Dan Melchior's Broke Revue

DAN MELCHIOR'S BROKE REVUE
BITTERNESS, SPITE, RAGE, & SCORN
IN THE RED RECORDS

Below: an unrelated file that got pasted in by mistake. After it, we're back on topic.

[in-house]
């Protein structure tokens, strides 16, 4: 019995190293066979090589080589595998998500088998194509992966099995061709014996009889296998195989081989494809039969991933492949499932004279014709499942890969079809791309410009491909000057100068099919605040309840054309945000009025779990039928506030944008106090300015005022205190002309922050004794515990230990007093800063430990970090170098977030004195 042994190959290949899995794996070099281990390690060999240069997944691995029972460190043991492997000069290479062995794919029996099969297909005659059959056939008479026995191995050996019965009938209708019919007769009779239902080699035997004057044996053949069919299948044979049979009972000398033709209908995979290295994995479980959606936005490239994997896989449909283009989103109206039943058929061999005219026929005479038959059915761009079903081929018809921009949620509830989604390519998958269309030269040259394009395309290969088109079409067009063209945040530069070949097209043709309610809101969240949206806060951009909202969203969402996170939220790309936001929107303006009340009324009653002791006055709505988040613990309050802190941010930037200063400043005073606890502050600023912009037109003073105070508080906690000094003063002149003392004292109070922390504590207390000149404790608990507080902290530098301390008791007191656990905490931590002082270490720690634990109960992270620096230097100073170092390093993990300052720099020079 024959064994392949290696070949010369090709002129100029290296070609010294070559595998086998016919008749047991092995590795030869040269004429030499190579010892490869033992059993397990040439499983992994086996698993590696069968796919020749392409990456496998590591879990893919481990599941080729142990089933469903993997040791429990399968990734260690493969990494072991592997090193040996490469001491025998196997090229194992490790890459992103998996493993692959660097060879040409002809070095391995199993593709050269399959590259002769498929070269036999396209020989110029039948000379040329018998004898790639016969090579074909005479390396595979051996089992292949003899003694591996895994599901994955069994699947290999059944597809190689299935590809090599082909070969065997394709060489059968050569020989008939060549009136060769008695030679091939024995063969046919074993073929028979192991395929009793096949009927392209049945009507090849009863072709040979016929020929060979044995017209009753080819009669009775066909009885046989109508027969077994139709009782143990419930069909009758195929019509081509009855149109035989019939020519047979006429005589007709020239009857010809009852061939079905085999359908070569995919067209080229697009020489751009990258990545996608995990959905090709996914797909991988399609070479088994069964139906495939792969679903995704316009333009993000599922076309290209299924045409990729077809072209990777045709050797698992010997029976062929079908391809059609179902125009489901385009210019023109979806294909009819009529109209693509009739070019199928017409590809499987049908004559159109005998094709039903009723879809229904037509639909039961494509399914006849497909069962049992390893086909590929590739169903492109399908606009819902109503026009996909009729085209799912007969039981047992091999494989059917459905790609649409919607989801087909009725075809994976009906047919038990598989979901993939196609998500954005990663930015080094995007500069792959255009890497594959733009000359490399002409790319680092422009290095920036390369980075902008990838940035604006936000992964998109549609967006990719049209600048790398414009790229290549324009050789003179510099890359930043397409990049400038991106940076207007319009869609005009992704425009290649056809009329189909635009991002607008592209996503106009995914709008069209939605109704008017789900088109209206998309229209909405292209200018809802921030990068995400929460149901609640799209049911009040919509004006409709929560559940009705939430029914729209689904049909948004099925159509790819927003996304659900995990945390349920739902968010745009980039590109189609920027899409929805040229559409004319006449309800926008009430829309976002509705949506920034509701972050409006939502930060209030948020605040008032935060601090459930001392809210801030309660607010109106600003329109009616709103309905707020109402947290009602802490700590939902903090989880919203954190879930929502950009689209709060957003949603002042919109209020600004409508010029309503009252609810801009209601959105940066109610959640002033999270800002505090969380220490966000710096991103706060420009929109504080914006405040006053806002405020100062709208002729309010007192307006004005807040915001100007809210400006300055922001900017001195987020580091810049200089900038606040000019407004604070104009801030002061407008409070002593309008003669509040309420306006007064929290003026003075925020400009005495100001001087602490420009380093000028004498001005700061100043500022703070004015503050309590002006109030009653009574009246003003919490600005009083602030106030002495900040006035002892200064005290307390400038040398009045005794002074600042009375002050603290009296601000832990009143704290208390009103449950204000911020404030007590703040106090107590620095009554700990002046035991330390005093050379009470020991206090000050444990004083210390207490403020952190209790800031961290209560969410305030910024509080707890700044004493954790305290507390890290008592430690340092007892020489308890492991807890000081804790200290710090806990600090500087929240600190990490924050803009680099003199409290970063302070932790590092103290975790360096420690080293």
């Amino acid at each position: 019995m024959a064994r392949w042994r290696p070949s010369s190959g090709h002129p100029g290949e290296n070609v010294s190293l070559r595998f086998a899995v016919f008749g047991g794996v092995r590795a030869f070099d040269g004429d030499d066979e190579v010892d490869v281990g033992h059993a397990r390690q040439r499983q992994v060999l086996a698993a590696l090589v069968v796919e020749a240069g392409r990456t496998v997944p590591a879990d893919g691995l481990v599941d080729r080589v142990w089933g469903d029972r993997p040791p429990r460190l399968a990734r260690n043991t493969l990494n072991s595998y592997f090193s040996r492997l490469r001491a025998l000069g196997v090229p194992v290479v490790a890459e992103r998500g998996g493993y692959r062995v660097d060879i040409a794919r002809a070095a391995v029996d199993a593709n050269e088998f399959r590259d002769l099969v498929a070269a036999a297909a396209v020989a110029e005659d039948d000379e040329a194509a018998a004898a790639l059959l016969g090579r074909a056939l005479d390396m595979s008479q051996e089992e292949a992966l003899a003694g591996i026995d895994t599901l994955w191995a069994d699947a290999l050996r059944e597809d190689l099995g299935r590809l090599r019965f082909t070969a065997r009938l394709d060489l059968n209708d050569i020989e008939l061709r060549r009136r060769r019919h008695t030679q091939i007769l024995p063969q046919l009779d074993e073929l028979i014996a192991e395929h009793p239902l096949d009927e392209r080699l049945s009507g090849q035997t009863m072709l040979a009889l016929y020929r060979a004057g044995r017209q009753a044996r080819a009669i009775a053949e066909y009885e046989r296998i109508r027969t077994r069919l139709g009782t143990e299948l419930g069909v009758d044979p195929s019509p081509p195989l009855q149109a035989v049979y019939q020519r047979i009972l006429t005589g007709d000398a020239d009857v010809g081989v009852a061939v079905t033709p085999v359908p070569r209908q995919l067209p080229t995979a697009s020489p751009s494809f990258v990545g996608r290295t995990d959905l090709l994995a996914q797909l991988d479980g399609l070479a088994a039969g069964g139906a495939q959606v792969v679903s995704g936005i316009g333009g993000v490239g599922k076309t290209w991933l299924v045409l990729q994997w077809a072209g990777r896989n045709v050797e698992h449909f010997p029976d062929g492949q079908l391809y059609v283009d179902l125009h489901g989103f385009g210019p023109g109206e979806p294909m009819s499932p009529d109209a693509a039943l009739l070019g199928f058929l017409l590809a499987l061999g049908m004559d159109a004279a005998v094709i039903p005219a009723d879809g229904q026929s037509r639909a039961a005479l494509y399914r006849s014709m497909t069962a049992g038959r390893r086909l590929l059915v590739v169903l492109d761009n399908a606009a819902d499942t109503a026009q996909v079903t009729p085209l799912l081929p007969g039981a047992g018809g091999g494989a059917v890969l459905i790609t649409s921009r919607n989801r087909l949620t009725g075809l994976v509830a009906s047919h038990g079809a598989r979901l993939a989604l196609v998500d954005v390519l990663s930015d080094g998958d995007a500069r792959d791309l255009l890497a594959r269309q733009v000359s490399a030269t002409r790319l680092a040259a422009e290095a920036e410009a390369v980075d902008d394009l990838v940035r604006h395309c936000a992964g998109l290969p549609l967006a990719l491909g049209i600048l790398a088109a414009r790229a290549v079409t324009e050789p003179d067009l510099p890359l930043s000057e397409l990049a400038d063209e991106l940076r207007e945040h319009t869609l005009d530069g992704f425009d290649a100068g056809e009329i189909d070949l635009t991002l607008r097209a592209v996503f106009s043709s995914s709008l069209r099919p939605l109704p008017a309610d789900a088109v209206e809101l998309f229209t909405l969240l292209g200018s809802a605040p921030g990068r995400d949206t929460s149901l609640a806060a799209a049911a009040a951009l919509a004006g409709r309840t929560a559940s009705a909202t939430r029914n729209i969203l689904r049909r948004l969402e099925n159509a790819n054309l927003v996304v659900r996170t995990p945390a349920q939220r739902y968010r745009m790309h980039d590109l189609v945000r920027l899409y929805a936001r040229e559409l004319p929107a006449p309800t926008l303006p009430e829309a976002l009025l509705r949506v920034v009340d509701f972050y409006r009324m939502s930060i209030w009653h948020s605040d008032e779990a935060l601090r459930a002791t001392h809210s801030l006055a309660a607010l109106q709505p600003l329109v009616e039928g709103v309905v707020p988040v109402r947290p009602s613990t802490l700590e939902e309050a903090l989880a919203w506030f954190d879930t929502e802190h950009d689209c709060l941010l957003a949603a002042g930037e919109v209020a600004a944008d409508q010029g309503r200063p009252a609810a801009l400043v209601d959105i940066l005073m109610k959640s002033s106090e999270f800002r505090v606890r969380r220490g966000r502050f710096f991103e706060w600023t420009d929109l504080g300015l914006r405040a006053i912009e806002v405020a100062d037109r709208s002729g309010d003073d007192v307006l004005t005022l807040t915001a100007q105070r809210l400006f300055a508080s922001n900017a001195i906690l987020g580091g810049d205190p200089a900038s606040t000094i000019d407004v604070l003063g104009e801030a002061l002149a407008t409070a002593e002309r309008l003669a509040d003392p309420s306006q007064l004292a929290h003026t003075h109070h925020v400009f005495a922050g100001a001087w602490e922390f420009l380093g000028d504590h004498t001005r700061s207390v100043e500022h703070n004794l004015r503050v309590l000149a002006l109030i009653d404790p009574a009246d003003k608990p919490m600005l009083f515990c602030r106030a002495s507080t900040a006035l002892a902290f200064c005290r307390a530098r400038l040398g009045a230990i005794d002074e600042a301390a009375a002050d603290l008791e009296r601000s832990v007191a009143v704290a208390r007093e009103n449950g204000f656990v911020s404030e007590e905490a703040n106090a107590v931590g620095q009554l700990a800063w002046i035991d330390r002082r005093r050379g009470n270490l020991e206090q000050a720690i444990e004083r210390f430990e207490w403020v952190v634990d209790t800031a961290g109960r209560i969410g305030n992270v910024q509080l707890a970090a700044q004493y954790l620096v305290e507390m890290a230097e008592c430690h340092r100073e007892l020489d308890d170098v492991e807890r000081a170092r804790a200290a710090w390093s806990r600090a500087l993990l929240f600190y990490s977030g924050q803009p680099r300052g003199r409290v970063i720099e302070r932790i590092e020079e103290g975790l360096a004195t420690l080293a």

Dan Melchior's voice is unique. He's got the terse, declarative quality of Mark E. Smith; his rhythm and affectations echo occasional collaborator Billy Childish. And the combination is fantastic. You can hear how dynamic he is on the soulful, melodic howl of "Gatecrasher" or in the hip-hop-like "Out of the Swamp." And his lyrics are all substance, offering up too-true observations such as "Don't you ever wonder what it might be like/without the car alarms wailing in the dead of night/and the people bullshitting on the left and right/into those little telephones that they hold so tight?" The Broke Revue borrow heavily from '60s beats and melodies, though one can't deny a certain distinctly modern lo-fi blues-punkness. Rather than relying on speed for intensity, however, they prefer a tempered, subtly aggressive, psychedelic drone—à la the Stooges, Spacemen 3 or even bluesmen such as Junior Kimbrough. There are exceptions, of course: "Beast of the Field," which has an acoustic Blind-Lemon-Jefferson back-porch blues quality, or "You're My Wife," which swaggers like a Willie Dixon tune played by Poison 13. Melchior's unusual talent is all over this; it's an album that will absolutely leave listeners humming hook after hook. And better: it's incontrovertible (and very welcome) proof that not all NYC bands are biting PIL and Gang of Four. (Brett Schultz)

 
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